Ronda is one of the most beautiful places in Andalusia. It is located on a rocky promontory. Divided in two by the Guadalevin River It’s famous for the Puente Nuevo, the bridge linking the two sides of the El Tajo Canyon.
Puente Nuevo and Museum
We have seen this iconic bridge so many times in photographs and we wanted to see it for ourselves.
Construction started in 1734 and the first attempt to span the gorge was completed with one span, but it was not strong enough to withstand the stresses and in 1741 the bridge collapsed killing 50 people. Construction commenced on the current bridge in 1759, standing 98m from base to top and taking 34 years to build.
An interpretation museum is inside the bridge, in a room under the road.
During the Civil War both sides used the prison as a torture chamber and some unfortunate prisoners were thrown over the bridge into the gorge below!Read more about the Puente Nuevo
La Cas Del Dulce
Passing the bakery we couldn’t resist the freshly baked mantecada biscuits. A delicious almond biscuit baked by the nuns.
House of the Moorish King
Not far away from Ronda’s Puente Nuevo is ‘La Casa del Rey Moro’ – allegedly the house of a Moorish King – hence its name. However, the current building is an 18th century palace so its claims seem slightly exaggerated! with beautiful gardens designed by Forestier, the famous French garden designer.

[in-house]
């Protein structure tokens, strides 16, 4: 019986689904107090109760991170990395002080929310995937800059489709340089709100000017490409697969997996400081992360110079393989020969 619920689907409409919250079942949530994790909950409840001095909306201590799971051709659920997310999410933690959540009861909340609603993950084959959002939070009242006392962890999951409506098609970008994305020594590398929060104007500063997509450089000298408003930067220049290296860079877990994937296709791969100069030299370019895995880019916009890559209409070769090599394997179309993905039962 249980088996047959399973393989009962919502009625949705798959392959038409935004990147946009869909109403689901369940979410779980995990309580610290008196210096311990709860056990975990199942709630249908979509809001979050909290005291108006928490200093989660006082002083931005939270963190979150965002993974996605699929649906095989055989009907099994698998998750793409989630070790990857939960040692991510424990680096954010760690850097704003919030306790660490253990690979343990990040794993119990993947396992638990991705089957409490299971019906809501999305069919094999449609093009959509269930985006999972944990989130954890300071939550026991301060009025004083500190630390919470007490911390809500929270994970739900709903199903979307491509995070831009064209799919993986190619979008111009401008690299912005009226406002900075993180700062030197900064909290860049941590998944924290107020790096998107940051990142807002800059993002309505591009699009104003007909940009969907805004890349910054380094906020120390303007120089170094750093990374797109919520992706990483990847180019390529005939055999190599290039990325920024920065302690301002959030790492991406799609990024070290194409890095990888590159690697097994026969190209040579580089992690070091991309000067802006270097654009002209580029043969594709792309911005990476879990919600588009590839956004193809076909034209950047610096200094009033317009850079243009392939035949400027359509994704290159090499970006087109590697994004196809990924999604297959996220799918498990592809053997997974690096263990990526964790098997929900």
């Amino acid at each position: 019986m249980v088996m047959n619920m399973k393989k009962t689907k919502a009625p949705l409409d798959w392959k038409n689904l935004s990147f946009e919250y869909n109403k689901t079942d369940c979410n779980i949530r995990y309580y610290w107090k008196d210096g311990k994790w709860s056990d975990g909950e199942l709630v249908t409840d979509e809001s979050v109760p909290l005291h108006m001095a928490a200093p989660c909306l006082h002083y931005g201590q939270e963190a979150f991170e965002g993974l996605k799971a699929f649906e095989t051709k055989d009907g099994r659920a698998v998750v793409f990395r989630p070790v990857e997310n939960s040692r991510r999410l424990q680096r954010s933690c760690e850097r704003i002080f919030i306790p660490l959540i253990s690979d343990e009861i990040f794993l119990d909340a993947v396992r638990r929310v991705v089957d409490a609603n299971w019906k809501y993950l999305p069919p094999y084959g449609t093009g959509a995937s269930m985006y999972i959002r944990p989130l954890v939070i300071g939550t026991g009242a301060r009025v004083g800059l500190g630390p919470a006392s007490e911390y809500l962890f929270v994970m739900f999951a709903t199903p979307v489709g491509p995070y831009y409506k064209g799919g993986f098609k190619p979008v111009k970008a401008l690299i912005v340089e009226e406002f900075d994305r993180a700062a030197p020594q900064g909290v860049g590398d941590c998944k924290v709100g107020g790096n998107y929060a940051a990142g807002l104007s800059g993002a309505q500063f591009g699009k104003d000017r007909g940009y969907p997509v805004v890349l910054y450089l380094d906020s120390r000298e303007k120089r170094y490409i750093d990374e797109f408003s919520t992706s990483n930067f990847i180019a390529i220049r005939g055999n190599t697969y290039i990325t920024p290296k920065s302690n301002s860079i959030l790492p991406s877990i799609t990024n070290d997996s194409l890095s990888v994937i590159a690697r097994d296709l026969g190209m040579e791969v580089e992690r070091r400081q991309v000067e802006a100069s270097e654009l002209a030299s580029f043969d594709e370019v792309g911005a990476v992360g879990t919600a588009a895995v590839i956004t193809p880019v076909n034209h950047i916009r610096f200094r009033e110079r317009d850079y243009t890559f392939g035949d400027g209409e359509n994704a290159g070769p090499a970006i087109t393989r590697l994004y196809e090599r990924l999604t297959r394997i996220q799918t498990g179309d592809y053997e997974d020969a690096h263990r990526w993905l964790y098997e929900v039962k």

We did explore the water mine that were in the gardens which were fascinating. Apparently originally powered by Christian Slaves!Read more about the Casa del Rey Moro
These 13th century thermal baths are the best preserved in Spain. Situated close to the river in the artisans and tanners quarter. An excellent film explains what they were like in ancient times. The walk toward the town center has the most amazing views. We left the baths and turned left and went up a staircase to the mudejar gate into Ronda.
Close by is a water wheel still intact that dates from the Moorish era.Read more about the Baños Árabes
Jardines de Cuenca
We walked back up the hill on the other side of the gorge through the hanging gardens. There were beautiful views of the bridges and the gorge, and also plenty of benches to sit down rest on!Read more about the Jardines de Cuenca
Plaza de Toros de Ronda
This was recognized as the first purpose built bullring in Spain. Built in 1785 it can host 5,000 people. We saw the bulls pens and the riding school.
I had mixed feelings about visiting the bullring with the cruelty and certain death of the tortured bull. However, reading the history of bullfighting, seeing the matador costumes and a collection of paintings were very interesting. We saw a collection of the Royal House of Orleons.Read more about the Plaza de Toros de Ronda
Although you can see Ronda in a day we spent far too long marvelling at the views from the bridge, so missed out several interesting parts.
Ronda now is yet another place on our wish list to return to in the future!